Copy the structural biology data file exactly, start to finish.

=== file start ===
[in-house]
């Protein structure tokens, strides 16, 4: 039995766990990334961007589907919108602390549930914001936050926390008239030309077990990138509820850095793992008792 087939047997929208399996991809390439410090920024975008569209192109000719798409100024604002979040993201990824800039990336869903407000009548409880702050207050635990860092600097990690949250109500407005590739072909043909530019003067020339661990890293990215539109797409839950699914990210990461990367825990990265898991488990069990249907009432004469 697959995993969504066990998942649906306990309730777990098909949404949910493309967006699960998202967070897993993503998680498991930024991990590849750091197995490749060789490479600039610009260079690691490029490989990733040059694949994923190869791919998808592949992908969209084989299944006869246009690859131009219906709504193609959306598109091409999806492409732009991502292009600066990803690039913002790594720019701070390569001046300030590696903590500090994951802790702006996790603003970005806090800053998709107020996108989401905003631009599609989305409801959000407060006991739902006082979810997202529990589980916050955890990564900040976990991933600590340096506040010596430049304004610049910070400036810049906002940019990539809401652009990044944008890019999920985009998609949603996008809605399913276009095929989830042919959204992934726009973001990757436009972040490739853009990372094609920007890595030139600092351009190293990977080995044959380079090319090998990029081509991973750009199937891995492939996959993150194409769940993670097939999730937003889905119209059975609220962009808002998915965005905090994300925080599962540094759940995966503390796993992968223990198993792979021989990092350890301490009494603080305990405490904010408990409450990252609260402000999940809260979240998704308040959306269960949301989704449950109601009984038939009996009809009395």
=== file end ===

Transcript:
[in-house]
């Protein structure tokens, strides 16, 4: 039995766990990334961007589907919108602390549930914001936050926390008239030309077990990138509820850095793992008792 087939047997929208399996991809390439410090920024975008569209192109000719798409100024604002979040993201990824800039990336869903407000009548409880702050207050635990860092600097990690949250109500407005590739072909043909530019003067020339661990890293990215539109797409839950699914990210990461990367825990990265898991488990069990249907009432004469 697959995993969504066990998942649906306990309730777990098909949404949910493309967006699960998202967070897993993503998680498991930024991990590849750091197995490749060789490479600039610009260079690691490029490989990733040059694949994923190869791919998808592949992908969209084989299944006869246009690859131009219906709504193609959306598109091409999806492409732009991502292009600066990803690039913002790594720019701070390569001046300030590696903590500090994951802790702006996790603003970005806090800053998709107020996108989401905003631009599609989305409801959000407060006991739902006082979810997202529990589980916050955890990564900040976990991933600590340096506040010596430049304004610049910070400036810049906002940019990539809401652009990044944008890019999920985009998609949603996008809605399913276009095929989830042919959204992934726009973001990757436009972040490739853009990372094609920007890595030139600092351009190293990977080995044959380079090319090998990029081509991973750009199937891995492939996959993150194409769940993670097939999730937003889905119209059975609220962009808002998915965005905090994300925080599962540094759940995966503390796993992968223990198993792979021989990092350890301490009494603080305990405490904010408990409450990252609260402000999940809260979240998704308040959306269960949301989704449950109601009984038939009996009809009395």